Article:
Troubleshooter One80 has a mission to turn around ailing pubs.
As the foot-and-mouth crisis starts to bite and the media warn of an economic slow down, the future looks bleak for some licensees.
According to the British Institute of Innkeeping, rural pubs' incomes have been slashed by over 20 per cent and one in 10 of them are in serious trouble.
The last resort for many of these struggling publicans is to telephone the bank and admit that they may fall behind on the loan payments. All they would expect is an insolvency practitioner to turn up and a For Sale sign to be put up outside.
But Jarlath McHale (pictured) believes there is a way round this. He heads One80, a firm created out of the credit management department of Bass Brewers 18 months ago.
"If a licensee has borrowed from a bank to buy a pub and it has then got into difficulties, the last person they want to tell is their mortgage lender," he said. "Even if somebody comes down from the bank and genuinely says they are there to help, I'm not sure the licensee would believe them."
He joined Bass Brewers in 1996 to take charge of credit management, which included its own loan book and equity investments in freetrade pubs. He had worked in commercial loans to the leisure market for 20 years, most recently for Allied Irish Bank, and knew about the barrier that existed between lender and licensee.
"We were looking at ways we could better help publicans in difficulty," he said.
"We took the view that we needed to be going out as someone independent rather than just someone from Bass Brewers.
"The trade loan side was not as significant within Bass Brewers as the products, so budgets were more likely to be spent on new product development or production. So it needed a higher focus."
The credit management function was outsourced to specialist firm Buchanan Clark & Wells (BCW), based in Glasgow, which created the new One80 division with Mr McHale and many of his team from Bass.
BCW had strong links with the licensed trade, providing services to other brewers such as Carlsberg-Tetley and Scottish Courage. The group also includes licensed trade property specialist Gilman Jones and commercial brokerage firm Leisure Business Finance.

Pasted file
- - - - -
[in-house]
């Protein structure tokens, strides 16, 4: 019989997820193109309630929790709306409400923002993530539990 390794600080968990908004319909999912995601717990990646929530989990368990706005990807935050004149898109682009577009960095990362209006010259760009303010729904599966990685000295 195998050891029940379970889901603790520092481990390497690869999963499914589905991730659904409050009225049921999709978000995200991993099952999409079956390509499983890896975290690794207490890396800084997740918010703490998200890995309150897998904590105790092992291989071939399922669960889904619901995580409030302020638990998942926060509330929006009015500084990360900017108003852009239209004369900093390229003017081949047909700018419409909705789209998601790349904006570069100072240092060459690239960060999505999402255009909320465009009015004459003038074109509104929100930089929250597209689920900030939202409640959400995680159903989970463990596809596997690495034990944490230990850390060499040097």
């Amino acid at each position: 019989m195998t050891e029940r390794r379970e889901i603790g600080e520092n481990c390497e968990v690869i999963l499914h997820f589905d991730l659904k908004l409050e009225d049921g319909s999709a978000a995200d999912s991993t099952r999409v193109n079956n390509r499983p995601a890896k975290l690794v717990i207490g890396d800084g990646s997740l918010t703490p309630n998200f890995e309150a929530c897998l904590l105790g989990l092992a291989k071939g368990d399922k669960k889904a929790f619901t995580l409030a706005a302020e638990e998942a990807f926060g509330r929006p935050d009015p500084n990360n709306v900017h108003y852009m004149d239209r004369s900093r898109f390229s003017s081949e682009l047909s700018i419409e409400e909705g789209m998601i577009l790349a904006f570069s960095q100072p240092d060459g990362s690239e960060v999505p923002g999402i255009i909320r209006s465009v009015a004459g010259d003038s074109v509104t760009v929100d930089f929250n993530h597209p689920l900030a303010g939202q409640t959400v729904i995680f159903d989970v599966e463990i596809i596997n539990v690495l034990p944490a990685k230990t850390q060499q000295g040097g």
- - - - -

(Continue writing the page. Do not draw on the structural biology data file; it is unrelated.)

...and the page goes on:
In its publicity, One80 conjures up images of "Troubleshooter" Sir John Harvey Jones and other "company doctors" by referring to its team as "financial paramedics".
It claims to be able to turn around ailing pubs, restaurants, hotels and social clubs, with a success rate of over 90 per cent of businesses saved from closure within six months.
Mr McHale said this meant that less than 10 per cent of cases ended in litigation or insolvency - although the company is aiming to bring this down to just five per cent.
When a pub runs into trouble, one of its 21-strong team goes in within 48 hours to begin the task of identifying the problems.
"At first, it may seem that owing VAT is the problem, but that can be a symptom of a bigger problem that sometimes they haven't recognised," Mr McHale said.
They look not only at cash flow management, credit management and financial controls but also at marketing, staffing, pricing and brands.
The team is made up of experts from the retail banking giants as well as recruits from Bass Brewers and pub operators such as Punch Retail.
But One80 also has a link-up with Mercury Management, the pub management company created by Kevin Thornton and Mark Butler in a management buy-out from the former Mercury Taverns three years ago. Mercury's team, which runs expanding pub companies such as Traditional Free Houses, provide practical operational support where needed.
One80 works with the lender and the publican to develop a plan to pull them out of the quagmire and rebuild the business.
"Our brief is to get the best value out of the outlet for the lender and for the publican themselves," Mr McHale.
"Sadly, some cases cannot be resuscitated."
But One80's performance has pleased Bass Brewers, which estimates that it has cut costs by 30 per cent by outsourcing its debt portfolio.
Bass Brewers finance director Paul Thomas said: "Outsourcing was a major innovation in the way we operate, but it ensured we better addressed the challenge of assisting customers facing trading difficulties.
"It is not just about recouping loans. The emphasis is very much on regenerating businesses."
One80 now manages debt portfolios for several high street banks and other brewers, such as Wolverhampton & Dudley Breweries, with a total value of over £200m.
"We are doing something that nobody else is doing," Mr McHale said. "In the past, the licensed trade has been bedevilled by what we call the financial undertakers, who were interested only in earning fees from throwing independent operators into bankruptcy or liquidation."
For One80, its income depends on successfully turning around businesses. Its fees are based on a percentage of how much the pubs' profits have improved, which acts as a strong incentive not to give up.
"We want licensees to recognise that we are all about providing hands-on intensive care to restore them to profitability," Mr McHale said.
"The sooner a licensee sees they have difficulties and get help, the better the chances of saving the business."